Oldman used those recorded speeches as a reference point to work backwards from. “He’s saying ‘victory at all costs, blood toil tears and sweat, we will never surrender’ … I mean, it’s Henry V, isn’t it? It’s ‘Once more unto the breach.’” To think of Churchill as a fellow performer made it easier for Oldman to imagine the difference between him at home and the prime minister commanding a room. “The way he dressed, he was obviously a self-promoter — he knew about branding before branding was a thing!” said Oldman. “So having a sense of the theater in him, I just made that leap and thought, ‘This is how he would play it to the room.’”
It all would have been for naught if the lithe Oldman couldn’t be convincingly transformed into the famously jowly Churchill. For that task, Oldman sought out master makeup artist Kazuhiro Tsuji, whom he called “one of the only people on the planet who could pull it off.” The Kyoto-born Tsuji, who had worked on Men in Black, How the Grinch Stole Christmas, and Tim Burton’s remake of Planet of the Apes, had to be convinced to take the job — he’d tried to turn his back on Hollywood to become a visual artist — but Oldman saw no other way forward. “I didn’t want to gain 60 pounds and mess with my heart and my liver,” he said. “Me doing this was partly contingent on getting Kazuhiro.”
Once Tsuji signed on, he worked with Wright and Oldman to craft a remarkable Churchill look that uses prosthetics and makeup but never feels artificial. In part, that’s because Tsuji refrained from covering up the actor’s eyes, forehead, and mouth, knowing how much Oldman could convey as an actor with those subtle instruments. It helped, too, that Tsuji was not willing to settle for merely good enough. “He is very direct, and I think that’s partly because of the language,” said Oldman. “If you say, ‘Will this work?’ he doesn’t say, ‘Well …’ He says, ‘No. That’s no good.’ And you go, ‘Okay.’ He’s very no-nonsense, but I find Kazu utterly adorable and charming.”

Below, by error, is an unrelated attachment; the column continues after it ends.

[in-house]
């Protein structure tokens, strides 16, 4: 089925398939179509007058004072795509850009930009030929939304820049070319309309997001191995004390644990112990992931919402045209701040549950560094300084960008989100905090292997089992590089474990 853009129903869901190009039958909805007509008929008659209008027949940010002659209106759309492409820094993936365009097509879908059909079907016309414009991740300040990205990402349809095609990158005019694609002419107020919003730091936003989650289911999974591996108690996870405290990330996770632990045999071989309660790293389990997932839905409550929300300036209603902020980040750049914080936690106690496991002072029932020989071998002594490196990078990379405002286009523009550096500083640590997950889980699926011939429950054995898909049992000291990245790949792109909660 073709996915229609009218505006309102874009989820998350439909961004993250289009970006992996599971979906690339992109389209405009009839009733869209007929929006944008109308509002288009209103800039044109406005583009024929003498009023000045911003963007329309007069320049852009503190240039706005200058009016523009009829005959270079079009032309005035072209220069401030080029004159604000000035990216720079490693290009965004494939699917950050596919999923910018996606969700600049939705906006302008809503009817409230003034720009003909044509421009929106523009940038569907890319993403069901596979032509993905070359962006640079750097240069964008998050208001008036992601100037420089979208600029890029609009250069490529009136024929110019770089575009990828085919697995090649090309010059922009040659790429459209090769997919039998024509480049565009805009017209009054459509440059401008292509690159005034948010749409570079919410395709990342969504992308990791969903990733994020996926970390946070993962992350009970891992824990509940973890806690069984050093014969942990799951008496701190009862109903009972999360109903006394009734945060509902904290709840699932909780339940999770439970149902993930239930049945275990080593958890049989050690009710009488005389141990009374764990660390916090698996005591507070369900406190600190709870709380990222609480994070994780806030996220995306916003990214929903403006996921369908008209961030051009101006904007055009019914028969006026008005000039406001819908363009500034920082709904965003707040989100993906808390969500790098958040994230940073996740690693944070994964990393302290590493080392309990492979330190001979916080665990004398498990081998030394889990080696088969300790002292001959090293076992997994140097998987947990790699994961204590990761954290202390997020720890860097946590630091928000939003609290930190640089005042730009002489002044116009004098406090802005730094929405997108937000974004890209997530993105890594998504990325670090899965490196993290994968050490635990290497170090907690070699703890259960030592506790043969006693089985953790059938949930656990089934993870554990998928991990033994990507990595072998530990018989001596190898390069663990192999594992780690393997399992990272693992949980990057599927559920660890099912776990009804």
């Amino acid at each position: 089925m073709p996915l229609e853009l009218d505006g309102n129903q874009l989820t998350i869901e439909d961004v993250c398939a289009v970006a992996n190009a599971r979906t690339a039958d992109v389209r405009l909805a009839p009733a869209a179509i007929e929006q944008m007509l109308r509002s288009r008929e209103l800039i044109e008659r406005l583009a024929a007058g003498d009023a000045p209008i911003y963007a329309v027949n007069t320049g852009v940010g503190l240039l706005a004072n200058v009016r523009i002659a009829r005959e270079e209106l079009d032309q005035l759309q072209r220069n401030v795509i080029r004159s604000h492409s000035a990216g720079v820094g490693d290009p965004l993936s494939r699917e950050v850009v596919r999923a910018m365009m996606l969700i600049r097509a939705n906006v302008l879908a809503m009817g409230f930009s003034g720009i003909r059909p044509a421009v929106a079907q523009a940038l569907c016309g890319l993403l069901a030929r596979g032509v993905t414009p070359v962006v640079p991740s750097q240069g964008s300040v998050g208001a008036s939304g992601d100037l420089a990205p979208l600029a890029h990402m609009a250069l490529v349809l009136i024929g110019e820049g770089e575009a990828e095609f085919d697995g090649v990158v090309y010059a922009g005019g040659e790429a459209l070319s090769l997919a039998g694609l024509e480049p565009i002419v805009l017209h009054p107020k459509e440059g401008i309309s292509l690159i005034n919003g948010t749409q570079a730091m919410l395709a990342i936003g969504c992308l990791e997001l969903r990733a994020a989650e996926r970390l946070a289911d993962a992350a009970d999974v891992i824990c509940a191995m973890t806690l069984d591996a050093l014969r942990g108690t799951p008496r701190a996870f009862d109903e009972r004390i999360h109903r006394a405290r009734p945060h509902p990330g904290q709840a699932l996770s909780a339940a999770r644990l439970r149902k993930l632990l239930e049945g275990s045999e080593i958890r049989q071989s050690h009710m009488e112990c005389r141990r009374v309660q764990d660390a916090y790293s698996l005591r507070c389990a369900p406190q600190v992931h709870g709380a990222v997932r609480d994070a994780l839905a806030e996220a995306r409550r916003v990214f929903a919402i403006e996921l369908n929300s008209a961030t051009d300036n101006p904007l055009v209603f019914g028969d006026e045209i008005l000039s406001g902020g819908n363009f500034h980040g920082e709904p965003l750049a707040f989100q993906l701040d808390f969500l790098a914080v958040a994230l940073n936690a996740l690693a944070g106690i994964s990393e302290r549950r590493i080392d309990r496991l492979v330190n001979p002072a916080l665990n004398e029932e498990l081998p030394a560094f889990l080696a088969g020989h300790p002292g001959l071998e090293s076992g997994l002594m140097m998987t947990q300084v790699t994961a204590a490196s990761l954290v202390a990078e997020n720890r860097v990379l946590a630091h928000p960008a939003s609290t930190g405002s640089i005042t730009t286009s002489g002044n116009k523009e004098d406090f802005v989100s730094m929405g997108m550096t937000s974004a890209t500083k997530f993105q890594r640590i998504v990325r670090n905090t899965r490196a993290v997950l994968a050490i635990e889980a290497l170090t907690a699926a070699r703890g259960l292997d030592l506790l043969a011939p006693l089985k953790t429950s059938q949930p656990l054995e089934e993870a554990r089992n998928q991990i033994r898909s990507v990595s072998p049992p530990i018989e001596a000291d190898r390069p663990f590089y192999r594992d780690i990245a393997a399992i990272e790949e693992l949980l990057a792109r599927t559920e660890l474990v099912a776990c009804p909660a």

His performance was coming together, but there was still one more small thing that helped Oldman crack Churchill’s code. As the production got underway, the Darkest Hour team was allowed behind-the-velvet-rope tours of all the places Churchill lived and worked as prime minister, and one of those visits took the actor to Churchill’s war room. “I recommend it, if you find yourself in London,” he said. “In the actual war room, there’s an old high-back wooden chair with these arms on it, and it’s the chair in which Churchill sat throughout the war. On the left-hand arm of the chair, there are these divots and scratches from his nails. And on the right-hand arm, there are scratches from his ring!”
Oldman was allowed to sit in the chair, and those little details made everything fall into place. “It is a mental state and a physicality engraved into the chair,” he said. “It’s this history that is now part of the furniture. He was listening to those meetings, his mind was working, and he was scratching and tapping idly.” It was the last human touch Oldman needed, and once he got there, his fears about the production finally fell away and he let himself disappear into Churchill. “I loved coming in every day, I did,” he told me. “I really had great fun.”